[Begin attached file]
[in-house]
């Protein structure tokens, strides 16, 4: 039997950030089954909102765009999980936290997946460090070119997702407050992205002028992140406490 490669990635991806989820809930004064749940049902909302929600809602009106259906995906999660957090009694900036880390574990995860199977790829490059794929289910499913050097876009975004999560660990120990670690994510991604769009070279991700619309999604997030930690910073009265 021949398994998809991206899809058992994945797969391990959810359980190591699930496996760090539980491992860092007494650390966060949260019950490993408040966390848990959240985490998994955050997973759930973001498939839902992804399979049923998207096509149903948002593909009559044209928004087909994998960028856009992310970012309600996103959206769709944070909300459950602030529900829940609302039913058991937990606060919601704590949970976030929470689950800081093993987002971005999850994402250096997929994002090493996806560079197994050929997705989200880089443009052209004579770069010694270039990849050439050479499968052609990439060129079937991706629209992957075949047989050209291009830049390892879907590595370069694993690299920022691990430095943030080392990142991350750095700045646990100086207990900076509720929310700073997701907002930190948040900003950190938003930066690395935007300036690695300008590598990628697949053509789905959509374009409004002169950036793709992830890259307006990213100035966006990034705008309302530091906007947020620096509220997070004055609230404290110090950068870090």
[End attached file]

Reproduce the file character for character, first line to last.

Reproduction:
[in-house]
């Protein structure tokens, strides 16, 4: 039997950030089954909102765009999980936290997946460090070119997702407050992205002028992140406490 490669990635991806989820809930004064749940049902909302929600809602009106259906995906999660957090009694900036880390574990995860199977790829490059794929289910499913050097876009975004999560660990120990670690994510991604769009070279991700619309999604997030930690910073009265 021949398994998809991206899809058992994945797969391990959810359980190591699930496996760090539980491992860092007494650390966060949260019950490993408040966390848990959240985490998994955050997973759930973001498939839902992804399979049923998207096509149903948002593909009559044209928004087909994998960028856009992310970012309600996103959206769709944070909300459950602030529900829940609302039913058991937990606060919601704590949970976030929470689950800081093993987002971005999850994402250096997929994002090493996806560079197994050929997705989200880089443009052209004579770069010694270039990849050439050479499968052609990439060129079937991706629209992957075949047989050209291009830049390892879907590595370069694993690299920022691990430095943030080392990142991350750095700045646990100086207990900076509720929310700073997701907002930190948040900003950190938003930066690395935007300036690695300008590598990628697949053509789905959509374009409004002169950036793709992830890259307006990213100035966006990034705008309302530091906007947020620096509220997070004055609230404290110090950068870090």